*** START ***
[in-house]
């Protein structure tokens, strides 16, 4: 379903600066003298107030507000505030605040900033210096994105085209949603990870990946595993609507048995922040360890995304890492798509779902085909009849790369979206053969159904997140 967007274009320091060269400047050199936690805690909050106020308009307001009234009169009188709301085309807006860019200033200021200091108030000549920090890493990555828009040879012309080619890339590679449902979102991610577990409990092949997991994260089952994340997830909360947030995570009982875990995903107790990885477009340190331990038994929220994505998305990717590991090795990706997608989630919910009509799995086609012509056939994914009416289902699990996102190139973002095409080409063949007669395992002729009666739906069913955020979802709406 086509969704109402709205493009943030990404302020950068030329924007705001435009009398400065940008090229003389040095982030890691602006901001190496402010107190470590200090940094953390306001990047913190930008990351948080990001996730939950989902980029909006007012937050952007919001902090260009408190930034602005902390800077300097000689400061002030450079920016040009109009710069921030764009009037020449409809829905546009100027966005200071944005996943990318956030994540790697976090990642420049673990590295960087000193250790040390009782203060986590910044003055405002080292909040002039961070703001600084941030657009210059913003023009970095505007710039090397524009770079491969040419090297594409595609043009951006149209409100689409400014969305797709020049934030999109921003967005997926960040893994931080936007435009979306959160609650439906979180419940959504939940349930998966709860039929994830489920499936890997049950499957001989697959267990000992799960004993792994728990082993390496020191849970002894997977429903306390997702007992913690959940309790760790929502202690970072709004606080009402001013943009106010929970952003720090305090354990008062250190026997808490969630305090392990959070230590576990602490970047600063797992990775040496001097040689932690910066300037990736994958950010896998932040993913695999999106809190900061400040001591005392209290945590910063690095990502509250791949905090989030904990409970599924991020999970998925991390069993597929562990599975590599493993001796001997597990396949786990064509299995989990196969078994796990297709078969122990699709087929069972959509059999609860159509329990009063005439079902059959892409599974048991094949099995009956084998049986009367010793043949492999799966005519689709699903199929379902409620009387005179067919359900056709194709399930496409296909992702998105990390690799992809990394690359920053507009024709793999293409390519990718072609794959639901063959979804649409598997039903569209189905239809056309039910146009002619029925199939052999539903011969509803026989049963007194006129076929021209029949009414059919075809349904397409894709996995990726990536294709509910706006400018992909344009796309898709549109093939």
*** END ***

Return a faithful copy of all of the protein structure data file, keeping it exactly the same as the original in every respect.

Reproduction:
[in-house]
């Protein structure tokens, strides 16, 4: 379903600066003298107030507000505030605040900033210096994105085209949603990870990946595993609507048995922040360890995304890492798509779902085909009849790369979206053969159904997140 967007274009320091060269400047050199936690805690909050106020308009307001009234009169009188709301085309807006860019200033200021200091108030000549920090890493990555828009040879012309080619890339590679449902979102991610577990409990092949997991994260089952994340997830909360947030995570009982875990995903107790990885477009340190331990038994929220994505998305990717590991090795990706997608989630919910009509799995086609012509056939994914009416289902699990996102190139973002095409080409063949007669395992002729009666739906069913955020979802709406 086509969704109402709205493009943030990404302020950068030329924007705001435009009398400065940008090229003389040095982030890691602006901001190496402010107190470590200090940094953390306001990047913190930008990351948080990001996730939950989902980029909006007012937050952007919001902090260009408190930034602005902390800077300097000689400061002030450079920016040009109009710069921030764009009037020449409809829905546009100027966005200071944005996943990318956030994540790697976090990642420049673990590295960087000193250790040390009782203060986590910044003055405002080292909040002039961070703001600084941030657009210059913003023009970095505007710039090397524009770079491969040419090297594409595609043009951006149209409100689409400014969305797709020049934030999109921003967005997926960040893994931080936007435009979306959160609650439906979180419940959504939940349930998966709860039929994830489920499936890997049950499957001989697959267990000992799960004993792994728990082993390496020191849970002894997977429903306390997702007992913690959940309790760790929502202690970072709004606080009402001013943009106010929970952003720090305090354990008062250190026997808490969630305090392990959070230590576990602490970047600063797992990775040496001097040689932690910066300037990736994958950010896998932040993913695999999106809190900061400040001591005392209290945590910063690095990502509250791949905090989030904990409970599924991020999970998925991390069993597929562990599975590599493993001796001997597990396949786990064509299995989990196969078994796990297709078969122990699709087929069972959509059999609860159509329990009063005439079902059959892409599974048991094949099995009956084998049986009367010793043949492999799966005519689709699903199929379902409620009387005179067919359900056709194709399930496409296909992702998105990390690799992809990394690359920053507009024709793999293409390519990718072609794959639901063959979804649409598997039903569209189905239809056309039910146009002619029925199939052999539903011969509803026989049963007194006129076929021209029949009414059919075809349904397409894709996995990726990536294709509910706006400018992909344009796309898709549109093939």